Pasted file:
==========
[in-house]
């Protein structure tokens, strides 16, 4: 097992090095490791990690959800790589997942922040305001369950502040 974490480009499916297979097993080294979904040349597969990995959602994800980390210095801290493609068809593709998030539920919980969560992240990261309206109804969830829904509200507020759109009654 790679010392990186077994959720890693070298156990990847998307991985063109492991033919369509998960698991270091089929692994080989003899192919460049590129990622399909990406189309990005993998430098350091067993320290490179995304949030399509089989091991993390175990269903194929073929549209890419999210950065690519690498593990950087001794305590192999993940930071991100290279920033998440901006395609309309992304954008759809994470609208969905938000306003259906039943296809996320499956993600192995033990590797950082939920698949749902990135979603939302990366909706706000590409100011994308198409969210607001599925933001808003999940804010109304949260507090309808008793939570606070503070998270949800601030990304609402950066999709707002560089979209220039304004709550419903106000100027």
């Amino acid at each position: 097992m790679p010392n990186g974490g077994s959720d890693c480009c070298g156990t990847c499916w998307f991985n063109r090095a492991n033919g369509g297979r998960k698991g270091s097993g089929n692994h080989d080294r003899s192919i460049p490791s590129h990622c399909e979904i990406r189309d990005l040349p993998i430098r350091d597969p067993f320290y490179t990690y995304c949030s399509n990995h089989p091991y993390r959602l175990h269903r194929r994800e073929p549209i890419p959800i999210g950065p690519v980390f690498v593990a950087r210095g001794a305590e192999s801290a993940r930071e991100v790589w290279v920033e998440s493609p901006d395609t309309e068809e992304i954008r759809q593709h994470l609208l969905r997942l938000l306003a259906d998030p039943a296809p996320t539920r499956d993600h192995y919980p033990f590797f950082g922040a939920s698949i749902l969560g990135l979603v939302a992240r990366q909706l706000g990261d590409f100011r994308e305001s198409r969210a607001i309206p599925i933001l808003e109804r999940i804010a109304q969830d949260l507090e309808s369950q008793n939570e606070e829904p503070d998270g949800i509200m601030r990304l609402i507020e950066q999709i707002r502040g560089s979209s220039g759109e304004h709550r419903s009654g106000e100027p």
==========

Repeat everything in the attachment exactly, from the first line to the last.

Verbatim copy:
[in-house]
């Protein structure tokens, strides 16, 4: 097992090095490791990690959800790589997942922040305001369950502040 974490480009499916297979097993080294979904040349597969990995959602994800980390210095801290493609068809593709998030539920919980969560992240990261309206109804969830829904509200507020759109009654 790679010392990186077994959720890693070298156990990847998307991985063109492991033919369509998960698991270091089929692994080989003899192919460049590129990622399909990406189309990005993998430098350091067993320290490179995304949030399509089989091991993390175990269903194929073929549209890419999210950065690519690498593990950087001794305590192999993940930071991100290279920033998440901006395609309309992304954008759809994470609208969905938000306003259906039943296809996320499956993600192995033990590797950082939920698949749902990135979603939302990366909706706000590409100011994308198409969210607001599925933001808003999940804010109304949260507090309808008793939570606070503070998270949800601030990304609402950066999709707002560089979209220039304004709550419903106000100027």
């Amino acid at each position: 097992m790679p010392n990186g974490g077994s959720d890693c480009c070298g156990t990847c499916w998307f991985n063109r090095a492991n033919g369509g297979r998960k698991g270091s097993g089929n692994h080989d080294r003899s192919i460049p490791s590129h990622c399909e979904i990406r189309d990005l040349p993998i430098r350091d597969p067993f320290y490179t990690y995304c949030s399509n990995h089989p091991y993390r959602l175990h269903r194929r994800e073929p549209i890419p959800i999210g950065p690519v980390f690498v593990a950087r210095g001794a305590e192999s801290a993940r930071e991100v790589w290279v920033e998440s493609p901006d395609t309309e068809e992304i954008r759809q593709h994470l609208l969905r997942l938000l306003a259906d998030p039943a296809p996320t539920r499956d993600h192995y919980p033990f590797f950082g922040a939920s698949i749902l969560g990135l979603v939302a992240r990366q909706l706000g990261d590409f100011r994308e305001s198409r969210a607001i309206p599925i933001l808003e109804r999940i804010a109304q969830d949260l507090e309808s369950q008793n939570e606070e829904p503070d998270g949800i509200m601030r990304l609402i507020e950066q999709i707002r502040g560089s979209s220039g759109e304004h709550r419903s009654g106000e100027p």